By Bonita Tenneriello and Elizabeth Matos, Prisoners’ Legal Services
Nehemie Sans-Souci, a mother of two, works at an assisted living facility 80 hours a week and also, somehow, manages to study for her nursing degree. Her husband William is incarcerated. While Nehemie visits him as often as she can, much of the time the telephone is their only connection — and the high cost of those calls means she loses that connection for a week or more at a time.
“Sometimes I get stressed because of school, work and kids, and I just want to talk to him, and I can’t,” she says. “It just gets me frustrated and I’m sad.” While the free world barely notices cheap, flat-rate phone calls, prison families pay sky-high rates. Nehemie and others who have incarcerated loved ones regularly have to ration their love, because they can’t afford not to.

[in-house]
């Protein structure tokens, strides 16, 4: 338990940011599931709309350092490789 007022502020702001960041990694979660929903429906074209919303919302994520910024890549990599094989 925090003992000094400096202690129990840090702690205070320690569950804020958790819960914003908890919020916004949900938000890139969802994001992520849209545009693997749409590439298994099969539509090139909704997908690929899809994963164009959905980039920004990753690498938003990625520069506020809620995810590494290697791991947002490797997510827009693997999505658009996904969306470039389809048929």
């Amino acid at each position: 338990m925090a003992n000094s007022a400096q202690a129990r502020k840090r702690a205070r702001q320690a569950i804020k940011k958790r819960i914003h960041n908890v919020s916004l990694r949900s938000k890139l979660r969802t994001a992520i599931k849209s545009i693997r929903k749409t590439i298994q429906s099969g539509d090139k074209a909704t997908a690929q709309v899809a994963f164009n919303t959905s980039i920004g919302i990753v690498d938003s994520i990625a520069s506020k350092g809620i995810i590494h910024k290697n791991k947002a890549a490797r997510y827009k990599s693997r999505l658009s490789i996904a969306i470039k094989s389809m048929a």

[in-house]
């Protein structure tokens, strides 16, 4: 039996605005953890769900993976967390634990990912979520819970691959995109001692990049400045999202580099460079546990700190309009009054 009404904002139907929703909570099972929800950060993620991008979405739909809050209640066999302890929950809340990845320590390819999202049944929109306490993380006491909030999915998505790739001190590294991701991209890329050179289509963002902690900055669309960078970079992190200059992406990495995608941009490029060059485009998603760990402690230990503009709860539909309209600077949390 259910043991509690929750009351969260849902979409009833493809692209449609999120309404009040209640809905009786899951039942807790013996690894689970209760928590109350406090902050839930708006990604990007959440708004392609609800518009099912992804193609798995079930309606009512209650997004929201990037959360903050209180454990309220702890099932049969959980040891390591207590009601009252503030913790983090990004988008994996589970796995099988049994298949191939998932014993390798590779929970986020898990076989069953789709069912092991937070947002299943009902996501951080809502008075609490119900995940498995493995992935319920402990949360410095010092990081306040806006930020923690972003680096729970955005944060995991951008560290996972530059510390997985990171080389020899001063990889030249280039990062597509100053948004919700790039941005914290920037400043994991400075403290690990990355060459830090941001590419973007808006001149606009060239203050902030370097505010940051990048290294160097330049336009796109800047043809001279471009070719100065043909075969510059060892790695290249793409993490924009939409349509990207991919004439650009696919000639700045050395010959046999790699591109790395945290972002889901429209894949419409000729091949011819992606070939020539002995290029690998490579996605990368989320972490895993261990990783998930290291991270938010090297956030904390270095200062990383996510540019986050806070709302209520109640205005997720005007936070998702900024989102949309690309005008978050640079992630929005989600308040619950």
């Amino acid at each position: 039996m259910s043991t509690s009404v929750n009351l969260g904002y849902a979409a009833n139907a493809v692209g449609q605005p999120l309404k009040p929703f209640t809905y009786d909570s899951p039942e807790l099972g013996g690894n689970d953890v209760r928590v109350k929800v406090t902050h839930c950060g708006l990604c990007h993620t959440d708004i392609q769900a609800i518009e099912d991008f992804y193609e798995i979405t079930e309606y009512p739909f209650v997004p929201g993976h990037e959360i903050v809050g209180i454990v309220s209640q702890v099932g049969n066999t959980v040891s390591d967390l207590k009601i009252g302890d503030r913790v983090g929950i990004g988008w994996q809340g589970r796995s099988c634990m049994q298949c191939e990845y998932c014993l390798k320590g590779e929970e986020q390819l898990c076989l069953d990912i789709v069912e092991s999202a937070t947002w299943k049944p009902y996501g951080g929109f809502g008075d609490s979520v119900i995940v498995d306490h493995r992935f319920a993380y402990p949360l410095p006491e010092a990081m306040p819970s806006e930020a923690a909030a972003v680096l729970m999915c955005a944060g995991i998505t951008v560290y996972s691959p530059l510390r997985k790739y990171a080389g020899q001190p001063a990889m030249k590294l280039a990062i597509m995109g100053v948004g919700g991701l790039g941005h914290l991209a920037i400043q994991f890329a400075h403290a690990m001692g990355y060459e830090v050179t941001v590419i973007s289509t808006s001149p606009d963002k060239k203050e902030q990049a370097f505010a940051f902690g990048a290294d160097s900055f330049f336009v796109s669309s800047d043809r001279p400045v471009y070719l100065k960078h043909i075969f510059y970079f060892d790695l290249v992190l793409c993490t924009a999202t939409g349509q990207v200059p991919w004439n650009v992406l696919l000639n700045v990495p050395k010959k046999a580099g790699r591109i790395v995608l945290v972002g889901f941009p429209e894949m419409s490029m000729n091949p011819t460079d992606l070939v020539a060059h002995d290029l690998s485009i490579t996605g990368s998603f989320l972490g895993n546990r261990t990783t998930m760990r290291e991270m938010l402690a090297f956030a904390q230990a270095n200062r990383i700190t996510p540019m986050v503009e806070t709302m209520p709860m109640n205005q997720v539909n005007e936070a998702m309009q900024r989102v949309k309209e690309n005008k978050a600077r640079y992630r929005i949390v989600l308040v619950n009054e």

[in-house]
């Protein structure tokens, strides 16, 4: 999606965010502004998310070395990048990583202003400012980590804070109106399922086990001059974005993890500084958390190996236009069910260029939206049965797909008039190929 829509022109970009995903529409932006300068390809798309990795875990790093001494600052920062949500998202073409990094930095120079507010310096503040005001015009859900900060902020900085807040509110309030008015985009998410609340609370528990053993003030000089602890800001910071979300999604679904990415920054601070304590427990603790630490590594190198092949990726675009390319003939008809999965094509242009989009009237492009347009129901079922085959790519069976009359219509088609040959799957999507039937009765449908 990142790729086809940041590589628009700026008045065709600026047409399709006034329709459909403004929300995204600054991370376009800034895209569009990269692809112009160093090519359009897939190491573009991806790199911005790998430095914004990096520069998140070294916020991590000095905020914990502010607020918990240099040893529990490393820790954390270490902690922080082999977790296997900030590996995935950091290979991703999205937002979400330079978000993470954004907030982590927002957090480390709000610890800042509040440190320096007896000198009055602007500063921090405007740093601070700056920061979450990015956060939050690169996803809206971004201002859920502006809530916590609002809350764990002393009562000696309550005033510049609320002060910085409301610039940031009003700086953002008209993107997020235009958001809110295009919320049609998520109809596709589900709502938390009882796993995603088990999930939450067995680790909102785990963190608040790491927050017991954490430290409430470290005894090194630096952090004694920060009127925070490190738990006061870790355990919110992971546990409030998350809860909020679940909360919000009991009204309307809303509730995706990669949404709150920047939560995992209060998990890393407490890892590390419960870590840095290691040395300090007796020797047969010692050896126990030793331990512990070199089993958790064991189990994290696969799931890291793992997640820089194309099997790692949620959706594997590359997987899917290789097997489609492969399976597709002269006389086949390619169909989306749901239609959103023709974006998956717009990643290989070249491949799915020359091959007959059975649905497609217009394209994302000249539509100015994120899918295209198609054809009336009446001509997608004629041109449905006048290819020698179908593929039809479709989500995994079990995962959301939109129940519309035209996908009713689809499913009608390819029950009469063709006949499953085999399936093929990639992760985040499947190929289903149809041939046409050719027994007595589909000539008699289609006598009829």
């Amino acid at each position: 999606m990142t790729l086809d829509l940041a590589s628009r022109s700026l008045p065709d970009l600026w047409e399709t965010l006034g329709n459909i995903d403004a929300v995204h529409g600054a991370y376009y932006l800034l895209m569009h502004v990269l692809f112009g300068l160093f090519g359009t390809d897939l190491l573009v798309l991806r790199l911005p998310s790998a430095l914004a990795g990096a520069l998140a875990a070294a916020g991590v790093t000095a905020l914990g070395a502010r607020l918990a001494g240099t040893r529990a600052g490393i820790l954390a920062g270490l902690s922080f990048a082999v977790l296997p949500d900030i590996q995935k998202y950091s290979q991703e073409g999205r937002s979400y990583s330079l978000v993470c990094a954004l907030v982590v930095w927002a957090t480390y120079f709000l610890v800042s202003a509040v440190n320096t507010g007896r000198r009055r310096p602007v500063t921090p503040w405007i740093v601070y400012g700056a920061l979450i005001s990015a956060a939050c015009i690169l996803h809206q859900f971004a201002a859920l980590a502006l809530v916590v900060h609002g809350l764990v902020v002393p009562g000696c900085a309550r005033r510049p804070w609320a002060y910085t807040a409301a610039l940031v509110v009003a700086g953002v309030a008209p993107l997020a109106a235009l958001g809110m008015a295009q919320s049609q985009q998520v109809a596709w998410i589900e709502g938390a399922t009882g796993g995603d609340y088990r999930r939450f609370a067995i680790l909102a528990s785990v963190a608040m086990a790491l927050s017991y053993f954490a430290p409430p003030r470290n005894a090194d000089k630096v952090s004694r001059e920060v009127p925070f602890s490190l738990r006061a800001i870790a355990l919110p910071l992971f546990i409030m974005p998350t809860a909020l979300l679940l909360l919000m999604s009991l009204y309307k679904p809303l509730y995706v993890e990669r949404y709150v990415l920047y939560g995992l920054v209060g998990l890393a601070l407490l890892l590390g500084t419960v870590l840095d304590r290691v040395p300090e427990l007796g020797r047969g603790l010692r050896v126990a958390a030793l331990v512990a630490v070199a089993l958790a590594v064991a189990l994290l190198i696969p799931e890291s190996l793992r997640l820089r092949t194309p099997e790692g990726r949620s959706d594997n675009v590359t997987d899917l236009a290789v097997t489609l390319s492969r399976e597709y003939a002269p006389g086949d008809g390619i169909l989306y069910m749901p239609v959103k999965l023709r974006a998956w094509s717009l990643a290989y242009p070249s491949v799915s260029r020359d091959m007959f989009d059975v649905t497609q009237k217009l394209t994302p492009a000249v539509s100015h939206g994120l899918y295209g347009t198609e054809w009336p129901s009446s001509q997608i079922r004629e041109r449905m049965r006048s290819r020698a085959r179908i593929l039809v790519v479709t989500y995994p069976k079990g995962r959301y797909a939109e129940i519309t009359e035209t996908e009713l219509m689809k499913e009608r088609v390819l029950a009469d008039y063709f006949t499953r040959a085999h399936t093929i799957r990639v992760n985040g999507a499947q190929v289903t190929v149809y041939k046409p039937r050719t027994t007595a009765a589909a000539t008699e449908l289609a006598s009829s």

In many Massachusetts counties, a 15-minute call can cost $5, $6 or more, plus outrageous administrative fees. How many of these calls a day does it take to help a child with homework, to reassure a spouse or a mother that their loved one is okay? Normal communication can cost thousands of dollars a year. This forces an agonizing choice when a loved one calls from prison — whether to accept the call or buy groceries… Read more from WBUR.